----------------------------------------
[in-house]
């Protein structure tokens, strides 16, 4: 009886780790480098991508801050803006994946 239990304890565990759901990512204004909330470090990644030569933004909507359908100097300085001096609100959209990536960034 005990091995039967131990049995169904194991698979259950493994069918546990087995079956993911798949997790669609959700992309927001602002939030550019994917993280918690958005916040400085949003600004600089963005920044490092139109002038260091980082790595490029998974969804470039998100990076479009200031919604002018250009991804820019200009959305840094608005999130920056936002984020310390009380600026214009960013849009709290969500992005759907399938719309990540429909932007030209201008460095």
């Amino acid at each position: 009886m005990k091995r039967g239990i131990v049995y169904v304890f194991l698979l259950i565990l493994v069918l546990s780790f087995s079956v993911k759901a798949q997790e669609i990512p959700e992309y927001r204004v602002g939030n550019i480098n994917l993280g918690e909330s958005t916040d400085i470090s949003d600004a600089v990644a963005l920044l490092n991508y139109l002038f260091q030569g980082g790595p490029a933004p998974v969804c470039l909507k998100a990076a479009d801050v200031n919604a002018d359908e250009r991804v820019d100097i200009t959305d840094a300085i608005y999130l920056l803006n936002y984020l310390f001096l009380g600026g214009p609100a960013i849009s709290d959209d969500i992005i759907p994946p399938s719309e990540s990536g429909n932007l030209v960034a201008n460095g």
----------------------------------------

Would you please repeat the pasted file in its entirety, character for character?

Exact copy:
[in-house]
């Protein structure tokens, strides 16, 4: 009886780790480098991508801050803006994946 239990304890565990759901990512204004909330470090990644030569933004909507359908100097300085001096609100959209990536960034 005990091995039967131990049995169904194991698979259950493994069918546990087995079956993911798949997790669609959700992309927001602002939030550019994917993280918690958005916040400085949003600004600089963005920044490092139109002038260091980082790595490029998974969804470039998100990076479009200031919604002018250009991804820019200009959305840094608005999130920056936002984020310390009380600026214009960013849009709290969500992005759907399938719309990540429909932007030209201008460095």
């Amino acid at each position: 009886m005990k091995r039967g239990i131990v049995y169904v304890f194991l698979l259950i565990l493994v069918l546990s780790f087995s079956v993911k759901a798949q997790e669609i990512p959700e992309y927001r204004v602002g939030n550019i480098n994917l993280g918690e909330s958005t916040d400085i470090s949003d600004a600089v990644a963005l920044l490092n991508y139109l002038f260091q030569g980082g790595p490029a933004p998974v969804c470039l909507k998100a990076a479009d801050v200031n919604a002018d359908e250009r991804v820019d100097i200009t959305d840094a300085i608005y999130l920056l803006n936002y984020l310390f001096l009380g600026g214009p609100a960013i849009s709290d959209d969500i992005i759907p994946p399938s719309e990540s990536g429909n932007l030209v960034a201008n460095g």